Is A Court-Ordered Lyft App a Proper OVI Punishment?

Lyft app as OVI punishmentPunishments for drunk driving are rarely creative. Fines are inescapable. Jail time is a distinct possibility, especially for repeat offenders. Ignition interlocks, devices which prevent a vehicle from starting if the driver has been drinking, are mandatory for all drunk driving offenses in 30 states now. Add community service, and that’s about it.

A judge in Ohio has been creative, though: Painesville Municipal Court Judge Michael A. Cicconetti has been ordering OVI offenders to install a ride-hailing app such as Uber or Lyft.

This is not the first outburst of creativity Judge Cicconetti has shown. According to news reports, he has previously ordered drunk drivers to view the bodies of crash victims in the city morgue.

The question one must ask is, will it work? The premise of the order is that the reason the defendant drive drunk is that he or she did not think of calling up for a ride. That might have been the case, but it’s probably a more complex decision that led to the OVI.

What Makes People Drink and Drive?

The decision to drink and drive is one that’s been studied a lot. A 1995 NHTSA report lists these forces as active upon drunk drivers:

  • Social influences: this can be the pressure to get on the road, or to get home, after a night of drinking. People felt they were expected to drive home despite their inability to control their vehicles. Some didn’t want to break up a group and spoil the party by denying friends a ride home.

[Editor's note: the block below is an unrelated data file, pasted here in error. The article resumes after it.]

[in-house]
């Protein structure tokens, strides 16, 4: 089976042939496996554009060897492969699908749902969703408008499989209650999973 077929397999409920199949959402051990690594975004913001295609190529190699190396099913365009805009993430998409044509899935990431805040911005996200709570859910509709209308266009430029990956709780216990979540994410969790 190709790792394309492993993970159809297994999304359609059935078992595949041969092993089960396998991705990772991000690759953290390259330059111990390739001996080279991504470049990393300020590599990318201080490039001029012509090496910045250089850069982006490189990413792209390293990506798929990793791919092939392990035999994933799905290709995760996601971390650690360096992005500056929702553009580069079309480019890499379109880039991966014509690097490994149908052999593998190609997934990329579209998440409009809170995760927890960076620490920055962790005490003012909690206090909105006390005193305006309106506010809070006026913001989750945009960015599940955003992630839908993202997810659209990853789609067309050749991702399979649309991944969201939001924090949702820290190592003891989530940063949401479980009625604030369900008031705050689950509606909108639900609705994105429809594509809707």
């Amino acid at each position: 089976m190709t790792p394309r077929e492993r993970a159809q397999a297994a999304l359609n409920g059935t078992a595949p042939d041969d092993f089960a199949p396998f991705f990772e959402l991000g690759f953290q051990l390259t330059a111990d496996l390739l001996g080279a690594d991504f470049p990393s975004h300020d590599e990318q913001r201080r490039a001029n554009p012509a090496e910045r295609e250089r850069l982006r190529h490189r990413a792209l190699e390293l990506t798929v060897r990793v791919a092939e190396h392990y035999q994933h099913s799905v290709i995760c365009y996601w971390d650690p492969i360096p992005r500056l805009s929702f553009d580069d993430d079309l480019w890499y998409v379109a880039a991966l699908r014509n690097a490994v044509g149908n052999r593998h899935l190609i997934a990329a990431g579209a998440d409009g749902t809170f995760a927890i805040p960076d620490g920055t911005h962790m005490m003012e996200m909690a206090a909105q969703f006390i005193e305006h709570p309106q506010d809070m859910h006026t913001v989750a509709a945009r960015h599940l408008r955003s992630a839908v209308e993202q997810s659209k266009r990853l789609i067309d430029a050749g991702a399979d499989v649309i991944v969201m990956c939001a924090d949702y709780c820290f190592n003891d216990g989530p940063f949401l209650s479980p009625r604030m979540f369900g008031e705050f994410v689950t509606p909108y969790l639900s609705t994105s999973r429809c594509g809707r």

• Personal influences: People like to drink, plain and simple. And they don’t always know their limit, or at what point they’re unable to drive. Even if they know the latter objectively, alcohol loosens their inhibitions and makes them forget it.

There are other factors too, and the authors of the study recommend that friends and alcohol providers take a prominent role in preventing people from driving while impaired. They also recommend better planning and more alternatives to OVI – which would, of course, include Lyft and Uber.

A study published in Injury Prevention gives these factors leading to drunk driving:

  • Driving alone
  • Drinking at bars
  • No advanced planning

Once again, a ride-hailing app looks like a good antidote to these forces. However, the app only works if one uses it. Perhaps the press given to Judge Cicconetti’s unusual punishment will help keep the rideshare alternative top-of-mind with people who are out drinking in Ohio. But a sure bet would be to beef up the state’s ignition interlock laws, which are proven to reduce OVI recidivism.  Compliance-based removal, by which an offender cannot remove the device until he or she has passed several months with no failed tests, is an excellent way to ensure that a driver has figured out how to drive responsibly.  Good judgement sometimes needs to be learned the hard way, and unfortunately, there’s no app for that.